MUMBAI (MarketWatch) — Most Asian markets fell, with sentiment hit by further evidence of cooling in Chinese manufacturing activity, while the Federal Reserve disappointed investors hoping for new major stimulus measures.
A weaker yen, meanwhile, helped lift Japanese stocks.
China’s Shanghai Composite /zigman2/quotes/206600939/delayed CN:000001 +1.10% dropped 1.4% and Hong Kong’s Hang Seng Index /zigman2/quotes/210598030/delayed HK:HSI +1.07% fell 1.3%. South Korea’s Kospi /zigman2/quotes/210598069/delayed KR:180721 +1.02% lost 0.8% and Australia’s S&P/ASX 200 index /zigman2/quotes/210598100/delayed AU:XJO +0.36% declined 1.1%.
Japan’s Nikkei Stock Average /zigman2/quotes/210597971/delayed JP:NIK +0.23% , however, gained 0.8%.
Stocks mostly extended losses after an initial reading of HSBC’s China manufacturing Purchasing Managers’ Index showed activity slowing in June from the previous month. Read more on HSBC’s China manufacturing PMI.
HSBC China chief economist Hongbin Qu said the sharp fall in prices and moderation of new orders pointed to weak domestic demand.
“With external headwinds remaining strong, exports are likely to decelerate in the coming months,” he said in a statement.
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Commodity-tied firms were notable decliners following the data. In Australia, iron-ore producer Fortescue Metals Group Ltd. /zigman2/quotes/202351558/delayed AU:FMG -0.60% /zigman2/quotes/207124211/delayed FSUGY +0.48% traded down 2.4%, and copper producer PanAust Ltd. fell 3.1%, while in Hong Kong, China Coal Energy Co. /zigman2/quotes/201486584/delayed HK:1898 +0.33% /zigman2/quotes/205321671/delayed CCOZY -4.37% gave up 3.5%.
Energy firms were also mainly weaker across Asia, as Nymex crude-oil futures /zigman2/quotes/209725365/delayed CLN22 -51.14% traded below $81 a barrel in the electronic session.
Sydney-listed Santos Ltd. /zigman2/quotes/207349564/delayed AU:STO -0.61% sank 4.4%, and Cnooc Ltd. /zigman2/quotes/203421416/delayed HK:883 0.00% /zigman2/quotes/204964401/composite CEO +1.27% tumbled 3.2% in Hong Kong.
Chinese financials also came under selling pressured. Bank of Communications Co. /zigman2/quotes/203442771/delayed HK:3328 +1.38% /zigman2/quotes/202128064/delayed BCMXY -2.38% dropped 1.9% in Hong Kong, while in Shanghai, New China Life Insurance Co. /zigman2/quotes/204761736/delayed CN:601336 +1.38% slumped 3.3% and Haitong Securities Co. /zigman2/quotes/203443667/delayed CN:600837 +0.86% lost 3.8%.
Property firms were hit hard, as Agile Property Holdings Ltd. /zigman2/quotes/200754284/delayed AGPYY 0.00% /zigman2/quotes/210448079/delayed HK:3383 +0.74% fell 4.6%, China Resources Land Ltd. /zigman2/quotes/202417326/delayed HK:1109 +0.14% sank 5.3%, while Evergrande Real Estate Group’s /zigman2/quotes/208605330/delayed HK:3333 +2.82% shares plunged 11.4%.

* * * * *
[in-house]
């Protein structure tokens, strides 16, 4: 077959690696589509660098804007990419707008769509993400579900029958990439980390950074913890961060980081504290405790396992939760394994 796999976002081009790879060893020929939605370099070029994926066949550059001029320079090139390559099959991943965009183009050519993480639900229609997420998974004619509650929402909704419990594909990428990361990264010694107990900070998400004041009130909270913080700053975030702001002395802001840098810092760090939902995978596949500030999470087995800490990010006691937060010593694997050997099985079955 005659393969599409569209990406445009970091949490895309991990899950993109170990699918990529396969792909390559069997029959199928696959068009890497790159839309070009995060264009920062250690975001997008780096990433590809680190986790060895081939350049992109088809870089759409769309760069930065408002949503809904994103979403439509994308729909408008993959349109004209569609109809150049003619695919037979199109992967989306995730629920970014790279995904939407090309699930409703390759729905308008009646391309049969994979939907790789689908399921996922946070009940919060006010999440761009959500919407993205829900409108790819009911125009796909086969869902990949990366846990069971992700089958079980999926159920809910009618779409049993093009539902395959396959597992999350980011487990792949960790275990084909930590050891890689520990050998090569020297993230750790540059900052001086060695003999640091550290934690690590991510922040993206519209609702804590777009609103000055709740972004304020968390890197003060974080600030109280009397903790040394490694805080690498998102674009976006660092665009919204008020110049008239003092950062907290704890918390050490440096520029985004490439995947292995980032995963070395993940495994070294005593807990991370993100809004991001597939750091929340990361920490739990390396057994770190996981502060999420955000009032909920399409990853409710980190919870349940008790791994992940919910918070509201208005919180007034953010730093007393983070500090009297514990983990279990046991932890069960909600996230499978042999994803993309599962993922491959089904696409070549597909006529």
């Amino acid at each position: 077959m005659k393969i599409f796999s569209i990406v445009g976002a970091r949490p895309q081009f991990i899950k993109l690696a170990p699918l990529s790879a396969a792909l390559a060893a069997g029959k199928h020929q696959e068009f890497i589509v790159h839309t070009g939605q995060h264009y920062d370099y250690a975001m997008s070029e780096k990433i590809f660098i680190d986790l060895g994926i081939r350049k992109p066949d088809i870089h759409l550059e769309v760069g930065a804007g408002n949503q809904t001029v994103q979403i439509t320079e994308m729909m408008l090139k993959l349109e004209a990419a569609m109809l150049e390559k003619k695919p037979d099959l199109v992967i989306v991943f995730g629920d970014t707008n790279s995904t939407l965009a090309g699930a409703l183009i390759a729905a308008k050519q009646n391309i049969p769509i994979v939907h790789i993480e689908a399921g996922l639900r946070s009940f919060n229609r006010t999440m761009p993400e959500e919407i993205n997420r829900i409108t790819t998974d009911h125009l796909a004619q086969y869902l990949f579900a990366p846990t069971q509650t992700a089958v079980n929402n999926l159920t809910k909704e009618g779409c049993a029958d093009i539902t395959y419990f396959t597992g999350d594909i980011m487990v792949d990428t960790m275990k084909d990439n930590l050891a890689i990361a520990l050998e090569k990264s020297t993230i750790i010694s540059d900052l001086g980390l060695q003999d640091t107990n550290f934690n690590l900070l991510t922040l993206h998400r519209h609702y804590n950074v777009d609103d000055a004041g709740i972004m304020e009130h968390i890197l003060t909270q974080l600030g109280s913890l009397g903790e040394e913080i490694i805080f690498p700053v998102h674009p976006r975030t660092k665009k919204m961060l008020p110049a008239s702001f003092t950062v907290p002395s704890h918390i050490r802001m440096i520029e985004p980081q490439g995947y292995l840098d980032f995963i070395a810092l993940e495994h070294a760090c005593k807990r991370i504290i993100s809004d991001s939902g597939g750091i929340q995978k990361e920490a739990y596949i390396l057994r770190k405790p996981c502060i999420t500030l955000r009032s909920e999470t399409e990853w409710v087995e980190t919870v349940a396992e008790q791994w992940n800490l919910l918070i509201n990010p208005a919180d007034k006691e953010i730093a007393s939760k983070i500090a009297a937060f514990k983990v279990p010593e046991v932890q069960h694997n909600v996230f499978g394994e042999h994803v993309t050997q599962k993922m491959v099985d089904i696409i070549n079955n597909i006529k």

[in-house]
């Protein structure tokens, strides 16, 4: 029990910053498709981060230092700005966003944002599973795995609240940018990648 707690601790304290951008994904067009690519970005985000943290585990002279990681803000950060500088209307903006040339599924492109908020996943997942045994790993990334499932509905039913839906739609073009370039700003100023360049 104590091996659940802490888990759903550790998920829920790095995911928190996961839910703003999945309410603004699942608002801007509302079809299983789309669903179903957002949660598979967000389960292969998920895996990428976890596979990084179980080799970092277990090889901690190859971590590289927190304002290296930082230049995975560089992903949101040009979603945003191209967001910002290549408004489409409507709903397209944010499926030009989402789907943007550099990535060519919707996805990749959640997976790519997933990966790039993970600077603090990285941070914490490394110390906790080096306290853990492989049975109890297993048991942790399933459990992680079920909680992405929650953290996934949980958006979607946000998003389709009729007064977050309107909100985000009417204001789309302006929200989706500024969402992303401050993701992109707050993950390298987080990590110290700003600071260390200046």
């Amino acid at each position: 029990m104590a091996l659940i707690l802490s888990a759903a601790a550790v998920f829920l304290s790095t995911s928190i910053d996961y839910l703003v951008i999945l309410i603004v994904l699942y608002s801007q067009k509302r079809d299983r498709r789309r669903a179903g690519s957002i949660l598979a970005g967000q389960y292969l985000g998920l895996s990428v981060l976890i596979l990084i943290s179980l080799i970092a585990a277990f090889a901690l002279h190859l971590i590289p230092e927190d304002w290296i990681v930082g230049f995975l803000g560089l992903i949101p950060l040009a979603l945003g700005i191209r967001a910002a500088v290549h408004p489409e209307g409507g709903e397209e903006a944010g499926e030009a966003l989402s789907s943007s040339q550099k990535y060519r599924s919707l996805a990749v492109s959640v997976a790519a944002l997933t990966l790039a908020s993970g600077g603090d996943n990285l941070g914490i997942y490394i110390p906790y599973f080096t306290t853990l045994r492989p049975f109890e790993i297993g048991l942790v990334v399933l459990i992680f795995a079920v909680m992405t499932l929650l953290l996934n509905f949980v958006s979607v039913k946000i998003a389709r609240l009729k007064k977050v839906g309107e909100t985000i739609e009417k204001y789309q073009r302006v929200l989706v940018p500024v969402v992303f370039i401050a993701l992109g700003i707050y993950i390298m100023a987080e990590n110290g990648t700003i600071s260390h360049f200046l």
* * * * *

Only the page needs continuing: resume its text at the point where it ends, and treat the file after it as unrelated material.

Losses for exporters weighed in Seoul. Samsung Electronics Co. /zigman2/quotes/203012110/delayed SSNGY 0.00% dropped 2%, and Kia Motors Corp. /zigman2/quotes/206019389/delayed KR:000270 +0.11% lost 1.5%.
The subdued session followed losses for most U.S. stock indexes on Wednesday after the Federal Reserve extended its “Operation Twist” program to push down long-end yields, but disheartened some investors by failing to issue more far-reaching measures. The Fed said it would expand its program to replace short-term bonds with longer-term debt by $267 billion through the end of 2012. See report on Fed bond buys.
The central bank also cut its growth forecasts. Read more on Fed’s outlook cut.
Mitul Kotecha, Credit Agricole strategist, said the Fed’s decision “left markets with a taste of disappointment.”
“Nonetheless, any downside to risk assets was limited by the potential for more quantitative easing somewhere down the line,” Kotecha said.
But while much of the region’s markets moved lower, a weaker Japanese yen supported major Tokyo-listed exporters.
Toshiba Corp. /zigman2/quotes/205628942/delayed JP:6502 +0.80% /zigman2/quotes/204149068/delayed TOSYY +1.65% put on 1.4%, Kyocera Corp. /zigman2/quotes/204880749/delayed JP:6971 -0.07% /zigman2/quotes/205094593/delayed KYOCF -1.27% climbed 2.6%, and Panasonic Corp. /zigman2/quotes/201785256/delayed JP:6752 -0.96% gained 2.8%, as the euro moved above ¥100, and with the dollar also rising against the yen overnight.
Japanese car makers also extended recent gains, with Nissan Motor Co. /zigman2/quotes/208298710/delayed JP:7201 -0.22% /zigman2/quotes/207656007/delayed NSANY +0.32% up 1.9%, and Toyota Motor Corp. /zigman2/quotes/203803129/delayed JP:7203 -0.54% /zigman2/quotes/200537742/composite TM -0.04% adding 1.2%.
Shares of Honda Motor Co. /zigman2/quotes/200490352/delayed JP:7267 +0.48% /zigman2/quotes/207173990/composite HMC +1.19% climbed 3.5% after Credit Suisse raised its price target on the shares, one day after a ratings upgrade from Nomura.
Recently battered shares of Renesas Electronics Corp. /zigman2/quotes/203872935/delayed JP:6723 +1.26% /zigman2/quotes/201351352/delayed RNECY +1.21% added 3.1% after a Dow Jones Newswires report that Hitachi Ltd. /zigman2/quotes/203839937/delayed JP:6501 -0.80% /zigman2/quotes/203416411/delayed HTHIF +4.69% , NEC Corp. /zigman2/quotes/205173342/delayed JP:6701 -1.22% /zigman2/quotes/203814274/delayed NIPNF 0.00% and Mitsubishi Electric Corp. /zigman2/quotes/207150000/delayed JP:6503 -0.33% planned to provide Renesas with ¥50 billion ($630 million) in aid.
Mitsubishi Electric advanced 1.3%, Hitachi slipped 0.6% and NEC shares fell 0.8%.